Stick your credit card in the machine, pay five Canadian dollars (about three pounds) and have unlimited use of any Bixi bike all day in 30-minute stints. They come in a Granny-style 3-gear model or a ‘sportive’ with all of 7 gears.
Cabins in the forest
As eco-nomads, we were attracted to go there by the idea of the eco-cabins. They come in three types:
- the Shiship, converted from old shipping containers, complete with compost toilet. As you can see from the photo, it doesn’t attempt to hide its origins
- the Maikan, a basic one-room cabin with no running water (no photo)
- the Mashk, a more upmarket affair with the usual mod cons – kitchen, bathroom with shower, galleried bedroom looking out onto the birch trees.
The good thing about doing a job cleaning rooms every day is that you get to know the cabins intimately! Some of the great things about them were the way they had been located round the property, so that each one was totally private, yet just a short walk from the main building and its facilities. They each had outside space, with a camp-fire/grill set up and seating.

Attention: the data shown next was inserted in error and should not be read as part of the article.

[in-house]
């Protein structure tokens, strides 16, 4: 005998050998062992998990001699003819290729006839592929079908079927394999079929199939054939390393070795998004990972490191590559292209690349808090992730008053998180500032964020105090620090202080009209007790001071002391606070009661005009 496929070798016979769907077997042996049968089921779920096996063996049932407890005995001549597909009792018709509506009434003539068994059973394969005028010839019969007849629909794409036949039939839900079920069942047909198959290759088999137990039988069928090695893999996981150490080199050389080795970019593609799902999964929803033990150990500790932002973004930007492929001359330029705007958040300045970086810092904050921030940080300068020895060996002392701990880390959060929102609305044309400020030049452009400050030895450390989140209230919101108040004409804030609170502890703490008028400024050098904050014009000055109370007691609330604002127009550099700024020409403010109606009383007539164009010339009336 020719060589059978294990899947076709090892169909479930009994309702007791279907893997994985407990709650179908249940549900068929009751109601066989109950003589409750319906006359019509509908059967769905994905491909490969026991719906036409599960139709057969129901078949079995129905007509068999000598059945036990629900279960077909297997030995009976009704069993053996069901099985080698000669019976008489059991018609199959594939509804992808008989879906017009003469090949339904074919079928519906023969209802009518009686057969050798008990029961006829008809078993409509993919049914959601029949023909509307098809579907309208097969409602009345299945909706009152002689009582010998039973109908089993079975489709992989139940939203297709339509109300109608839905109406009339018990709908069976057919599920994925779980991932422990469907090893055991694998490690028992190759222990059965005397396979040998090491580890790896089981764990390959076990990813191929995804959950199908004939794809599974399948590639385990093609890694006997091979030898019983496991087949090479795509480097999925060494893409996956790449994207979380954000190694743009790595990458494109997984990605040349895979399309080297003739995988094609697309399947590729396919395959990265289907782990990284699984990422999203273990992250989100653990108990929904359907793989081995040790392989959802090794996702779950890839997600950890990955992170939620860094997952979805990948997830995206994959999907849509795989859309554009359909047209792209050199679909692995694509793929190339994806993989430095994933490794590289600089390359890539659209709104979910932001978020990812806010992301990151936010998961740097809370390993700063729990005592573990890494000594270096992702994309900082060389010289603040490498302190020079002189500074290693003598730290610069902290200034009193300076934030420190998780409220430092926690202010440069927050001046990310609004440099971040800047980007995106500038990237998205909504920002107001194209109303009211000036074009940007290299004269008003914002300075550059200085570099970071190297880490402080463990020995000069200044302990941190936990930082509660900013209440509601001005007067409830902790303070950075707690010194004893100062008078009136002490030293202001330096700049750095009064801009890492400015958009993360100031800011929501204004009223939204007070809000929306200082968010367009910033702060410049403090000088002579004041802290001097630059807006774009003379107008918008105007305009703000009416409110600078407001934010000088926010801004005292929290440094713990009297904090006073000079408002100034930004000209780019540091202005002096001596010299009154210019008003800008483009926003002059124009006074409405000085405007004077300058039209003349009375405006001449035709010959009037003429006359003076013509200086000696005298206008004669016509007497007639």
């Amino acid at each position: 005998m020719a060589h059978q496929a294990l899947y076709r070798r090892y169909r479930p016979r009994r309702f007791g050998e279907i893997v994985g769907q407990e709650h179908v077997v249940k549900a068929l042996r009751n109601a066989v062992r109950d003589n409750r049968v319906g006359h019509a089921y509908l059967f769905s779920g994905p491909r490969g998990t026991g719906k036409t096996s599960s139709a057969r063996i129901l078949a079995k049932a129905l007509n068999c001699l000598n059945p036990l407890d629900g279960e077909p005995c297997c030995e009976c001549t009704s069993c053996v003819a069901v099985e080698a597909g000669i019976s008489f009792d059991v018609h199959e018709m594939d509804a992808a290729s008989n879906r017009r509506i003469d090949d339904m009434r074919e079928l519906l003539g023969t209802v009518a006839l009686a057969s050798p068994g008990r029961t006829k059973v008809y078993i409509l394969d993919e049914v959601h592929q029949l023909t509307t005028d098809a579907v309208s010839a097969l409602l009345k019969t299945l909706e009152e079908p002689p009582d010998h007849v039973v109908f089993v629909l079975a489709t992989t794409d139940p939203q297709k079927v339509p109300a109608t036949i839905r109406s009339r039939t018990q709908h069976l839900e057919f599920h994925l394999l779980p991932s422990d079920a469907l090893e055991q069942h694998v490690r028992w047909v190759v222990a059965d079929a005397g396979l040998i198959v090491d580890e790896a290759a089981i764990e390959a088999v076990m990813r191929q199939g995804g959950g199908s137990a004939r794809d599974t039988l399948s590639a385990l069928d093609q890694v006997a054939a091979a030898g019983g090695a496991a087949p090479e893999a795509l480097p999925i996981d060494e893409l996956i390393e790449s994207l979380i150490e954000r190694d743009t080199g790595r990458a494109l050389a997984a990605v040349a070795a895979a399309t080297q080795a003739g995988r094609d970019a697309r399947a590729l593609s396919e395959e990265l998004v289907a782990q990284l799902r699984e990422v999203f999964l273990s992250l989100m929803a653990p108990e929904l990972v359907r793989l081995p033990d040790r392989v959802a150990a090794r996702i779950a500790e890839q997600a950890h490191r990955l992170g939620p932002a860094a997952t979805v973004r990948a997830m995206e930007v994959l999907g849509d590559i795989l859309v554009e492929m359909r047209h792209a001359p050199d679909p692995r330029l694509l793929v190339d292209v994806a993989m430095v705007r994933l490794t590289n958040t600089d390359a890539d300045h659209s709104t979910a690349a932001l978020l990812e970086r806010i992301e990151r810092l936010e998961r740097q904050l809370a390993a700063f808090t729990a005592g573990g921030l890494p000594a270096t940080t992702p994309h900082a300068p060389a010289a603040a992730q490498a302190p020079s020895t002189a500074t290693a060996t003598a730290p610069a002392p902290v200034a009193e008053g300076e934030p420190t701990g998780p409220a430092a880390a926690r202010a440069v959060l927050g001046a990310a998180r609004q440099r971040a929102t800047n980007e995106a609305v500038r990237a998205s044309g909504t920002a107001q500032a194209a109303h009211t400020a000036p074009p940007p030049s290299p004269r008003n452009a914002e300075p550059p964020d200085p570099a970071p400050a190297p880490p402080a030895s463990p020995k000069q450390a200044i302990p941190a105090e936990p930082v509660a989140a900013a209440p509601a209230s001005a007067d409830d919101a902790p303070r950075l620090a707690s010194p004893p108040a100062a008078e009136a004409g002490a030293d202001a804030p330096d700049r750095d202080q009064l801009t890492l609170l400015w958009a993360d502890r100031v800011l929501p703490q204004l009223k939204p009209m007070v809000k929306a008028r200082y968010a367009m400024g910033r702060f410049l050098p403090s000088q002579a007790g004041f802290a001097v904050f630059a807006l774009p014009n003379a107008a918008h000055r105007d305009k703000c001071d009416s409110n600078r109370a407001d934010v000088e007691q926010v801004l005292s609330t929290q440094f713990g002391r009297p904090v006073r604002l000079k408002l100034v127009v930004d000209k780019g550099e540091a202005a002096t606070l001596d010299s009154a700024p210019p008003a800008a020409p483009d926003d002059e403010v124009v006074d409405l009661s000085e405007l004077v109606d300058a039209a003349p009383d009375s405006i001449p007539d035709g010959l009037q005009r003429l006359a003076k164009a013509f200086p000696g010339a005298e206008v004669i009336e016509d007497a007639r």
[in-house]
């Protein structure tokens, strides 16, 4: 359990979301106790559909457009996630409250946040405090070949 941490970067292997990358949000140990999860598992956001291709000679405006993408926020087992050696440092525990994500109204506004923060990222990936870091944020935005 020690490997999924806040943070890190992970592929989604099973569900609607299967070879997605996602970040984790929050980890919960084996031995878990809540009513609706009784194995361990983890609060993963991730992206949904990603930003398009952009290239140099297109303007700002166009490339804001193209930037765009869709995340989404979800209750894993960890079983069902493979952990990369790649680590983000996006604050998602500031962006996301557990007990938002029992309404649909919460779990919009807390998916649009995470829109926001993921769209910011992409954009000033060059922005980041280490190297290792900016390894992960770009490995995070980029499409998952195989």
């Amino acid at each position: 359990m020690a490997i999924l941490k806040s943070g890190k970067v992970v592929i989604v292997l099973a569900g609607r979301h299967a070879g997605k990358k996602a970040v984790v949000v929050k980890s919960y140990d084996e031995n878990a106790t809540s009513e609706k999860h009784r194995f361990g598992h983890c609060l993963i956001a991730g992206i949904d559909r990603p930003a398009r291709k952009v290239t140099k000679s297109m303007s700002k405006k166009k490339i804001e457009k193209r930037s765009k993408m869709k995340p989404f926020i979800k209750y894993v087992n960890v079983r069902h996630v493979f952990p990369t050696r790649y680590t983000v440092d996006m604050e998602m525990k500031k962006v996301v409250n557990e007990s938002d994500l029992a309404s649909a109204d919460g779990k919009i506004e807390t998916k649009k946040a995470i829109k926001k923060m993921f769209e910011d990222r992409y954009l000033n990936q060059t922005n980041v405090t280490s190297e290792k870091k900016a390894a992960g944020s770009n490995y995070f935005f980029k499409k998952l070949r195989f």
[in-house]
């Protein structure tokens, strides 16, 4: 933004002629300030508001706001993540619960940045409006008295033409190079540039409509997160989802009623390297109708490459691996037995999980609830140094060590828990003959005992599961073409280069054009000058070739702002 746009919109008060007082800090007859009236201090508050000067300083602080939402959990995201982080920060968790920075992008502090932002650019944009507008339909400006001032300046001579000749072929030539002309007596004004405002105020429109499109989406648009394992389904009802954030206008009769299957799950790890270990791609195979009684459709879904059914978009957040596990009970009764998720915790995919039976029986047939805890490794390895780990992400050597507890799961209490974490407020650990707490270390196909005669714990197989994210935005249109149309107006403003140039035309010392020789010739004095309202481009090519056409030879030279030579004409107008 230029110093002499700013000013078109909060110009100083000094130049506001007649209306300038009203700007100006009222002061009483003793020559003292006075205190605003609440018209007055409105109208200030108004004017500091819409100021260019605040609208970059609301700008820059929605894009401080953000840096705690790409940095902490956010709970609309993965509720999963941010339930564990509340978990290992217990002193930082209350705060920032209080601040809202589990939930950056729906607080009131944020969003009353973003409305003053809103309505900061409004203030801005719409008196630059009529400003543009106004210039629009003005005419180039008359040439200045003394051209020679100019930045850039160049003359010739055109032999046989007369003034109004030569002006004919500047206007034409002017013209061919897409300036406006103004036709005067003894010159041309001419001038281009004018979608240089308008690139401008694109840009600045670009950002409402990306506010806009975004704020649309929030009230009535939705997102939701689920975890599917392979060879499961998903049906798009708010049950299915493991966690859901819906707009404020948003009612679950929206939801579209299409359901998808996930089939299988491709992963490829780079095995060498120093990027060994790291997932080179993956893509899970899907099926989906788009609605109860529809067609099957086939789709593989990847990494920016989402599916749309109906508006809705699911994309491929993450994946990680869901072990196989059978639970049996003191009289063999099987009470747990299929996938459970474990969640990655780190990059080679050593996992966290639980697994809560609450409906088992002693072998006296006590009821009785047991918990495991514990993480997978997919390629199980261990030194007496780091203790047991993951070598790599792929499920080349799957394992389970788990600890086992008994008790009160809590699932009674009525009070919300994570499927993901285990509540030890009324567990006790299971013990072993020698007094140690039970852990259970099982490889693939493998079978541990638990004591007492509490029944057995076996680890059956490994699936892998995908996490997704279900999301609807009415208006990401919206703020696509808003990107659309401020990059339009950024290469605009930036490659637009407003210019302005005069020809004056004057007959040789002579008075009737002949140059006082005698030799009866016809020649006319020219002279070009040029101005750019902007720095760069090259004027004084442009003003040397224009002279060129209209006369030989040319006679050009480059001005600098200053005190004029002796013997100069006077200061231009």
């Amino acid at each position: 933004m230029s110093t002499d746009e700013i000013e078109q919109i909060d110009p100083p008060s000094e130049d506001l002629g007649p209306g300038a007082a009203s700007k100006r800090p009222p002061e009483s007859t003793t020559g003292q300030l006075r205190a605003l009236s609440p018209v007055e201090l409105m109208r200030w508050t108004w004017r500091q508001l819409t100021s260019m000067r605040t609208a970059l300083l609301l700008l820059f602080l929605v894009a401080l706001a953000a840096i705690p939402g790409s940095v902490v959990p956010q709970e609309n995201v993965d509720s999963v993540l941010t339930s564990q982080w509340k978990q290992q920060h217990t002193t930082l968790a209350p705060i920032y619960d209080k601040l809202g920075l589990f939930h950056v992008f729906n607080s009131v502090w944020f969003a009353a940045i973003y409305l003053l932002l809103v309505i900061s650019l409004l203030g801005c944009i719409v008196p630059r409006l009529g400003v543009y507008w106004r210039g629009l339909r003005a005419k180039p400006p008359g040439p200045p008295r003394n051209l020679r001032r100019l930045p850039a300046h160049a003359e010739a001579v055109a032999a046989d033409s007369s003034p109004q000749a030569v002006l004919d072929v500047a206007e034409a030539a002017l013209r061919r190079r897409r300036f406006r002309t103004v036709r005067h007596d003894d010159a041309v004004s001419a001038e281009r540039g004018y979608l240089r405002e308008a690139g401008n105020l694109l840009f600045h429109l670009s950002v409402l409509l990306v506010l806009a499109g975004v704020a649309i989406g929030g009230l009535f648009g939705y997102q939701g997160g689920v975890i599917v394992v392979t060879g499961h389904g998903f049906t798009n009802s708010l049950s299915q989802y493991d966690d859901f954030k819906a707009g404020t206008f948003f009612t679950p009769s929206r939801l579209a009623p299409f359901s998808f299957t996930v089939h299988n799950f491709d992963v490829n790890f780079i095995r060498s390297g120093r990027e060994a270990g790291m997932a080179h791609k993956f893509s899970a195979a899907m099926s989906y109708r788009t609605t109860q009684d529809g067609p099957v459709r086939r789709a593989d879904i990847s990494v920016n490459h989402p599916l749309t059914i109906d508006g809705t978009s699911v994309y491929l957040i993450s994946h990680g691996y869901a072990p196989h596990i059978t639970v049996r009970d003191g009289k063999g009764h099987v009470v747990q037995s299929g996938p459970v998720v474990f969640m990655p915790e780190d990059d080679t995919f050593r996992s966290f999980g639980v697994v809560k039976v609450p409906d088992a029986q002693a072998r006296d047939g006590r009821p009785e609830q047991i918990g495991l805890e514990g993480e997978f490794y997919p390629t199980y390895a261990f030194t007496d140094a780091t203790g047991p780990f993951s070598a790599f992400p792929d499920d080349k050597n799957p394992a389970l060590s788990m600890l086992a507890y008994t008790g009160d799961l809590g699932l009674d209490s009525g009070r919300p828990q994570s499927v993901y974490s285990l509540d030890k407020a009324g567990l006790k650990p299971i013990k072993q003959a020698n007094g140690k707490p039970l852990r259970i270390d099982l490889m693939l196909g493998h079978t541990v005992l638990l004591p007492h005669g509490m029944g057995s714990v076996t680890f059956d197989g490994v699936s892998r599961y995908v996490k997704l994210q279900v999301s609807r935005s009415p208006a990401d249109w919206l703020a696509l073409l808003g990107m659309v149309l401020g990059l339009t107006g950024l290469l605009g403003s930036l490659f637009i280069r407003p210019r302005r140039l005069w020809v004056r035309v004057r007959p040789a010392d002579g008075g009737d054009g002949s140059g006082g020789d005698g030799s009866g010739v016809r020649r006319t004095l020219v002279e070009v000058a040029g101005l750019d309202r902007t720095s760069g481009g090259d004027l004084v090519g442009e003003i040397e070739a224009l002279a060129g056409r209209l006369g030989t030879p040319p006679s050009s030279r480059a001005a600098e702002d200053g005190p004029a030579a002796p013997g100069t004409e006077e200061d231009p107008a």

The cabins feel very much in harmony with the surrounding trees and wildlife. Chipmunks give their warning calls as you pass by, rabbits and foxes are close.
However, like our own compost toilet at home, which we gave up on in the end, the toilets in the Shiships struggle to cope. The fruit flies move in and multiply at an astonishing rate, meaning there’s no choice but to use toxic chemicals to get rid of them. Exactly what you don’t want to do.
I’m sure there are compost toilet models that work better, notably those with a large underground pit that can be rotated, rather than a removable drawer, as here. The owners of the resort are committed to improving things and finding solutions, and I am confident they’ll do so.
More on the eco-resort – and on what we’re up to in Montreal at the moment – soon.
Any comments on glamping, compost toilets or anything else welcome. Let us know what you think!
We are here in Quebec province, spending time mainly with people from Quebec, and speaking French most of the time. Sometimes we communicate in English. But there is a gap of understanding in both languages. Our French is imperfect, plus we are still getting to grips with the Quebec dialect, so obviously this creates a […]